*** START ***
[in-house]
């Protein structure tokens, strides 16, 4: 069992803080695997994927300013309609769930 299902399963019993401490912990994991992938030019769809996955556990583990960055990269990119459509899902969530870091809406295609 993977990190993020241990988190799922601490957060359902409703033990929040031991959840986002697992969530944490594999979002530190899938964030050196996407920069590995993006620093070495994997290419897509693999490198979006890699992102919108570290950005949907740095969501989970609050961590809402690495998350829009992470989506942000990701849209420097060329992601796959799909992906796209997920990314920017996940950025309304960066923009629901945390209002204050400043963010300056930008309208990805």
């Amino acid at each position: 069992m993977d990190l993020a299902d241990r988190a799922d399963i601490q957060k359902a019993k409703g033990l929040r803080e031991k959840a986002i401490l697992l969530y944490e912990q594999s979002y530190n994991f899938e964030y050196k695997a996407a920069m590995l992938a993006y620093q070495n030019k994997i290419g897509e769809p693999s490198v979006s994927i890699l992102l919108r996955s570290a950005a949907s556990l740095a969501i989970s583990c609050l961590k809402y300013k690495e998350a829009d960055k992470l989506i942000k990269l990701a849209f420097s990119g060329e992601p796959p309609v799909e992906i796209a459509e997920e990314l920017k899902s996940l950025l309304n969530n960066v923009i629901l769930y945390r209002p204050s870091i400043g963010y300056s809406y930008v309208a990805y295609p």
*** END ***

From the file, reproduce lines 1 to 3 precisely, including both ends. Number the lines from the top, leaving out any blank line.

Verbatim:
[in-house]
């Protein structure tokens, strides 16, 4: 069992803080695997994927300013309609769930 299902399963019993401490912990994991992938030019769809996955556990583990960055990269990119459509899902969530870091809406295609 993977990190993020241990988190799922601490957060359902409703033990929040031991959840986002697992969530944490594999979002530190899938964030050196996407920069590995993006620093070495994997290419897509693999490198979006890699992102919108570290950005949907740095969501989970609050961590809402690495998350829009992470989506942000990701849209420097060329992601796959799909992906796209997920990314920017996940950025309304960066923009629901945390209002204050400043963010300056930008309208990805």
């Amino acid at each position: 069992m993977d990190l993020a299902d241990r988190a799922d399963i601490q957060k359902a019993k409703g033990l929040r803080e031991k959840a986002i401490l697992l969530y944490e912990q594999s979002y530190n994991f899938e964030y050196k695997a996407a920069m590995l992938a993006y620093q070495n030019k994997i290419g897509e769809p693999s490198v979006s994927i890699l992102l919108r996955s570290a950005a949907s556990l740095a969501i989970s583990c609050l961590k809402y300013k690495e998350a829009d960055k992470l989506i942000k990269l990701a849209f420097s990119g060329e992601p796959p309609v799909e992906i796209a459509e997920e990314l920017k899902s996940l950025l309304n969530n960066v923009i629901l769930y945390r209002p204050s870091i400043g963010y300056s809406y930008v309208a990805y295609p």